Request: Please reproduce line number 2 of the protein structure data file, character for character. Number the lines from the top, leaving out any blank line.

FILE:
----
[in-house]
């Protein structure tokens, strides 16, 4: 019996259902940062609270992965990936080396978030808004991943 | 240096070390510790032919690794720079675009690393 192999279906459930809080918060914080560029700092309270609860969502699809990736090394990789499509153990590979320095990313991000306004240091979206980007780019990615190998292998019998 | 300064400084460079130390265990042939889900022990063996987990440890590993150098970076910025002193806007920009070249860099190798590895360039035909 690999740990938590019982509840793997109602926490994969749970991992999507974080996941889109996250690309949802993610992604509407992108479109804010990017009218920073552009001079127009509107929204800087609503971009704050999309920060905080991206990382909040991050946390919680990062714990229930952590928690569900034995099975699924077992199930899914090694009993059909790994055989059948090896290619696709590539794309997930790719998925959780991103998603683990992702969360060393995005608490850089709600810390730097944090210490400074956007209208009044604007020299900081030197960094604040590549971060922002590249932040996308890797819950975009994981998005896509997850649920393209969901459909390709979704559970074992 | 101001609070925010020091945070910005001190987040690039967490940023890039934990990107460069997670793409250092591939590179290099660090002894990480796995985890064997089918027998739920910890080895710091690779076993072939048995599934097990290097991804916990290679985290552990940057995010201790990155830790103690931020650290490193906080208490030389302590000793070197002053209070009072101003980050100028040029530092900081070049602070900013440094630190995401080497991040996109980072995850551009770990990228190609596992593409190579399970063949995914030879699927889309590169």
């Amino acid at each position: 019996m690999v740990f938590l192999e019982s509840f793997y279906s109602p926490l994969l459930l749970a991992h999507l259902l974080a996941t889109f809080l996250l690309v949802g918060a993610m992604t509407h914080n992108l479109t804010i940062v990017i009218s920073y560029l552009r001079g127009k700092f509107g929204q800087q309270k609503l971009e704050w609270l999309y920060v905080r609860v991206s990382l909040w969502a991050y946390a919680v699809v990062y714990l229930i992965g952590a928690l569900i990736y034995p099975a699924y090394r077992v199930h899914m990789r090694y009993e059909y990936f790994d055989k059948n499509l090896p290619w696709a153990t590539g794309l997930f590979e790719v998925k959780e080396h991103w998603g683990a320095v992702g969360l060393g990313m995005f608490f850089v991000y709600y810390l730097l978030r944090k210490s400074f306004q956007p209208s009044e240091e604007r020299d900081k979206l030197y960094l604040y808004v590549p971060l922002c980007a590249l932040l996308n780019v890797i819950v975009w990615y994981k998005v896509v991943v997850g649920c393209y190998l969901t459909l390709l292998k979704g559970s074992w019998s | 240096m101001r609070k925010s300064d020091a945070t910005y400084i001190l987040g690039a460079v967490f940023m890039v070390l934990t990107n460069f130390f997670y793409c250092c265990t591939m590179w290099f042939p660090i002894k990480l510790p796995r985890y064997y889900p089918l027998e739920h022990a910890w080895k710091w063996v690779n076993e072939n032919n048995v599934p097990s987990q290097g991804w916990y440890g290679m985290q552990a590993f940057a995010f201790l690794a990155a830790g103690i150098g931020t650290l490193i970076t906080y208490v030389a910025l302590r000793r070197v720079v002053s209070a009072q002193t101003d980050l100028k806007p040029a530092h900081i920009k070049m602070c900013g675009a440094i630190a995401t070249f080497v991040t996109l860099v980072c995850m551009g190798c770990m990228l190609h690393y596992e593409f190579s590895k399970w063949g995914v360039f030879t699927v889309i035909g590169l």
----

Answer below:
């Protein structure tokens, strides 16, 4: 019996259902940062609270992965990936080396978030808004991943 | 240096070390510790032919690794720079675009690393 192999279906459930809080918060914080560029700092309270609860969502699809990736090394990789499509153990590979320095990313991000306004240091979206980007780019990615190998292998019998 | 300064400084460079130390265990042939889900022990063996987990440890590993150098970076910025002193806007920009070249860099190798590895360039035909 690999740990938590019982509840793997109602926490994969749970991992999507974080996941889109996250690309949802993610992604509407992108479109804010990017009218920073552009001079127009509107929204800087609503971009704050999309920060905080991206990382909040991050946390919680990062714990229930952590928690569900034995099975699924077992199930899914090694009993059909790994055989059948090896290619696709590539794309997930790719998925959780991103998603683990992702969360060393995005608490850089709600810390730097944090210490400074956007209208009044604007020299900081030197960094604040590549971060922002590249932040996308890797819950975009994981998005896509997850649920393209969901459909390709979704559970074992 | 101001609070925010020091945070910005001190987040690039967490940023890039934990990107460069997670793409250092591939590179290099660090002894990480796995985890064997089918027998739920910890080895710091690779076993072939048995599934097990290097991804916990290679985290552990940057995010201790990155830790103690931020650290490193906080208490030389302590000793070197002053209070009072101003980050100028040029530092900081070049602070900013440094630190995401080497991040996109980072995850551009770990990228190609596992593409190579399970063949995914030879699927889309590169």